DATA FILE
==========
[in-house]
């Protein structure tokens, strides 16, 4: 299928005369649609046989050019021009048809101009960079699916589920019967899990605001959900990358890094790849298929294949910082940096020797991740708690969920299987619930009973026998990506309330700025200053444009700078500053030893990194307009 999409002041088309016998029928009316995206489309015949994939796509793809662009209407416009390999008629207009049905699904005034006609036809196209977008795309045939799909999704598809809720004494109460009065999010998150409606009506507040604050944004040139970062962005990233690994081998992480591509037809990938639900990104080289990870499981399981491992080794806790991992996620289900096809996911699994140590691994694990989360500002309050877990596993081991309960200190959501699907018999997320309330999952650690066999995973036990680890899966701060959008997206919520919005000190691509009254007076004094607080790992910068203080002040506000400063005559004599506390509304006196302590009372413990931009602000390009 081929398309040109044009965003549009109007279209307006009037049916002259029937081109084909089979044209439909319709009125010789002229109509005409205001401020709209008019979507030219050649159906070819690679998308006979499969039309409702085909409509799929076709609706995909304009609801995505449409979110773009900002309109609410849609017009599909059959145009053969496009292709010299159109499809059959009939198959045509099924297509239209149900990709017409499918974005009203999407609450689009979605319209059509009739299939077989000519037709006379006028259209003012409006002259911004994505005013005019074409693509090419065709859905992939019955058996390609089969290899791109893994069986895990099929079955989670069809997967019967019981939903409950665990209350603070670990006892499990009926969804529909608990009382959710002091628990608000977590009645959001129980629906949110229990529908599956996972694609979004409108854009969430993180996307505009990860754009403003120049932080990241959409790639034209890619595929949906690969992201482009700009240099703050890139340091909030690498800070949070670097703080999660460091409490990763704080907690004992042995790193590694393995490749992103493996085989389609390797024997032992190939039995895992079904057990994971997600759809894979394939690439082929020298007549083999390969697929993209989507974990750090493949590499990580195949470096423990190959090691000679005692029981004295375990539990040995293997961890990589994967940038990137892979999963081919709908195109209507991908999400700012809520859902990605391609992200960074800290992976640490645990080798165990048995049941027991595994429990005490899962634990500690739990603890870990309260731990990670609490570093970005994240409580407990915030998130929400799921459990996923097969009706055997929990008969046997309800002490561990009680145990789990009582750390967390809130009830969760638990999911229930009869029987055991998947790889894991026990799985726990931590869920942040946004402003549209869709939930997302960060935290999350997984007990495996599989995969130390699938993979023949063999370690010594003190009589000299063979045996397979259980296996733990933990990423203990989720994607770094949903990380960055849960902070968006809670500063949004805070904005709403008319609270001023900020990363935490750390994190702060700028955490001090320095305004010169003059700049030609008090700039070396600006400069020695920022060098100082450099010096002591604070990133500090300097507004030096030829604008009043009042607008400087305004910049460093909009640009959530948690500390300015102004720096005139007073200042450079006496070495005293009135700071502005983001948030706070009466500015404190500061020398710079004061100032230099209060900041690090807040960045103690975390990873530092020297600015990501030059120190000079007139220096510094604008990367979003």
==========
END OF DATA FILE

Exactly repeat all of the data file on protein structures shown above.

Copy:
[in-house]
């Protein structure tokens, strides 16, 4: 299928005369649609046989050019021009048809101009960079699916589920019967899990605001959900990358890094790849298929294949910082940096020797991740708690969920299987619930009973026998990506309330700025200053444009700078500053030893990194307009 999409002041088309016998029928009316995206489309015949994939796509793809662009209407416009390999008629207009049905699904005034006609036809196209977008795309045939799909999704598809809720004494109460009065999010998150409606009506507040604050944004040139970062962005990233690994081998992480591509037809990938639900990104080289990870499981399981491992080794806790991992996620289900096809996911699994140590691994694990989360500002309050877990596993081991309960200190959501699907018999997320309330999952650690066999995973036990680890899966701060959008997206919520919005000190691509009254007076004094607080790992910068203080002040506000400063005559004599506390509304006196302590009372413990931009602000390009 081929398309040109044009965003549009109007279209307006009037049916002259029937081109084909089979044209439909319709009125010789002229109509005409205001401020709209008019979507030219050649159906070819690679998308006979499969039309409702085909409509799929076709609706995909304009609801995505449409979110773009900002309109609410849609017009599909059959145009053969496009292709010299159109499809059959009939198959045509099924297509239209149900990709017409499918974005009203999407609450689009979605319209059509009739299939077989000519037709006379006028259209003012409006002259911004994505005013005019074409693509090419065709859905992939019955058996390609089969290899791109893994069986895990099929079955989670069809997967019967019981939903409950665990209350603070670990006892499990009926969804529909608990009382959710002091628990608000977590009645959001129980629906949110229990529908599956996972694609979004409108854009969430993180996307505009990860754009403003120049932080990241959409790639034209890619595929949906690969992201482009700009240099703050890139340091909030690498800070949070670097703080999660460091409490990763704080907690004992042995790193590694393995490749992103493996085989389609390797024997032992190939039995895992079904057990994971997600759809894979394939690439082929020298007549083999390969697929993209989507974990750090493949590499990580195949470096423990190959090691000679005692029981004295375990539990040995293997961890990589994967940038990137892979999963081919709908195109209507991908999400700012809520859902990605391609992200960074800290992976640490645990080798165990048995049941027991595994429990005490899962634990500690739990603890870990309260731990990670609490570093970005994240409580407990915030998130929400799921459990996923097969009706055997929990008969046997309800002490561990009680145990789990009582750390967390809130009830969760638990999911229930009869029987055991998947790889894991026990799985726990931590869920942040946004402003549209869709939930997302960060935290999350997984007990495996599989995969130390699938993979023949063999370690010594003190009589000299063979045996397979259980296996733990933990990423203990989720994607770094949903990380960055849960902070968006809670500063949004805070904005709403008319609270001023900020990363935490750390994190702060700028955490001090320095305004010169003059700049030609008090700039070396600006400069020695920022060098100082450099010096002591604070990133500090300097507004030096030829604008009043009042607008400087305004910049460093909009640009959530948690500390300015102004720096005139007073200042450079006496070495005293009135700071502005983001948030706070009466500015404190500061020398710079004061100032230099209060900041690090807040960045103690975390990873530092020297600015990501030059120190000079007139220096510094604008990367979003």